Parsi are basically Iranian community migrated to Indian subcontinent a few centuries ago. Along with their wonderful mixing and adjusting nature, they have kept their food habits also intact with little adaptation of local spices and ingredients.

Best Parsi food currently can be found in few old Iranian restaurants in Mumbai and homely Parsi meal can be found at a local village called Udvada in South Gujarat. Dhansak is the typical parsi dish consisting mutton cooked with lentil till almost mashed and eaten with brown rice. Other dishes Parsi meal consist of are Patra ni macchli, chicken farcha, salli par marghi (chicken curry topped with fried potato thin stripes).

This cuisine has also typical dishes for breakfast such as kheema pav, aakuri, bun maska and Irani chai. This Indian cusine dessert consists of Falooda, kulfi or Lagan nu custard. Hand churned local Sancha ice-cream, sold in an auto rickshaw, is also famous and must try at Udvada village.

1) Bohri Cuisine

Traditional Bohri Thaal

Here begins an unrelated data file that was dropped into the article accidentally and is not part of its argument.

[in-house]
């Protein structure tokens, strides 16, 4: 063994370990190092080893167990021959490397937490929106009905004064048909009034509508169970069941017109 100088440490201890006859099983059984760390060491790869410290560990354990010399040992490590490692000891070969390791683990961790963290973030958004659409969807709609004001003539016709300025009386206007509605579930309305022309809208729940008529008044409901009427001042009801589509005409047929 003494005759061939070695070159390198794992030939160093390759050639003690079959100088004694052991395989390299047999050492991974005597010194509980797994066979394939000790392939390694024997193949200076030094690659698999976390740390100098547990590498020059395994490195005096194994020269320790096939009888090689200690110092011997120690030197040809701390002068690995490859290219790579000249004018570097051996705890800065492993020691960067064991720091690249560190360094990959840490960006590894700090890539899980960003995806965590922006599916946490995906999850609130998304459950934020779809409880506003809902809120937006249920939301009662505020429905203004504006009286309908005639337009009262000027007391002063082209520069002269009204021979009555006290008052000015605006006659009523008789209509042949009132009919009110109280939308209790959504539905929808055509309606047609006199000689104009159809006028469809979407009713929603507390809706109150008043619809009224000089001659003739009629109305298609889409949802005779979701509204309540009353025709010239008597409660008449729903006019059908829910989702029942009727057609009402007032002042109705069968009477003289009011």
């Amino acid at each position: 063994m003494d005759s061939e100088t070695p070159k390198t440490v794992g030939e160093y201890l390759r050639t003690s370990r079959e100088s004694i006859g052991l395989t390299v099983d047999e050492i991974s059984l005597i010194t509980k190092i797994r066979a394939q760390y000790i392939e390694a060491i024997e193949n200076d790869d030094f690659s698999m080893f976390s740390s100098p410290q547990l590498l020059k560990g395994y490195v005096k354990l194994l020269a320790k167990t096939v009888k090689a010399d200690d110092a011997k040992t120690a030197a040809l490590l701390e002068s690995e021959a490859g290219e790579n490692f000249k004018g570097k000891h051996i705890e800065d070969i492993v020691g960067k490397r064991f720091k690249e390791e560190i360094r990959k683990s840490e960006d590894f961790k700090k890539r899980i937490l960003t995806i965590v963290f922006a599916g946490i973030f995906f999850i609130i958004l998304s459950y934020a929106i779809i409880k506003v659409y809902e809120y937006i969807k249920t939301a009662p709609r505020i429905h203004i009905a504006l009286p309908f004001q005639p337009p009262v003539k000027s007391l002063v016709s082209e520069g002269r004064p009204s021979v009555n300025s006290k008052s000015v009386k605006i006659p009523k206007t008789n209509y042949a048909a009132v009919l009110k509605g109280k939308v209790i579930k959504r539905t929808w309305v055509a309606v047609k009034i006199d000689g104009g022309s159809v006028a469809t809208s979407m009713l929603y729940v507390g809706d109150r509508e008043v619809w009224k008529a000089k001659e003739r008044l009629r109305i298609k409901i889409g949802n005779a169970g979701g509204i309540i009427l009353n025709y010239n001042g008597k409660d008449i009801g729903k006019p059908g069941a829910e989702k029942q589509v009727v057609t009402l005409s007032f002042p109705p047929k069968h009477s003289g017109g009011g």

Bohri Muslims are a small community scattered majorly in Gujarat and Mumbai. With their different religious practices, they have distinct and exclusive eating habits to which made their food as different cuisine in itself.

Bohri community, like parsi, migrated to Gujarat, India from Yemen. Most unique thing about Bohri community is, the whole family dines in one platter called Thaal. The meal is started with a grain of salt which is believed to clear the palate for the meal to come. Another unique thing about this cuisine is that sweets are served in the first course of the meal, typically ice-cream or sodannu (rice with ghee and sugar).

Sweets are called khara and savoury items are called khaaras. In a typical meal, meetha and khaara are served alternatively, most probably to clear the palate for the next dish. A typical meal consists of mainly meat based dishes, of chicken and mutton. Sweet items consist of Malida (sweet made with wheat and jiggery), lachka (wheat halwa), Kalamro (yoghurt rice pudding). Meat, unlike rest muslim kitchens, are boiled here ginger garlic paste. Boiled meat is added to the final product of the gravy. Savoury items in the typical meal are Gosht ni tarkari, mutton korma, patwaliya, kefti daal, daal chawal palidu.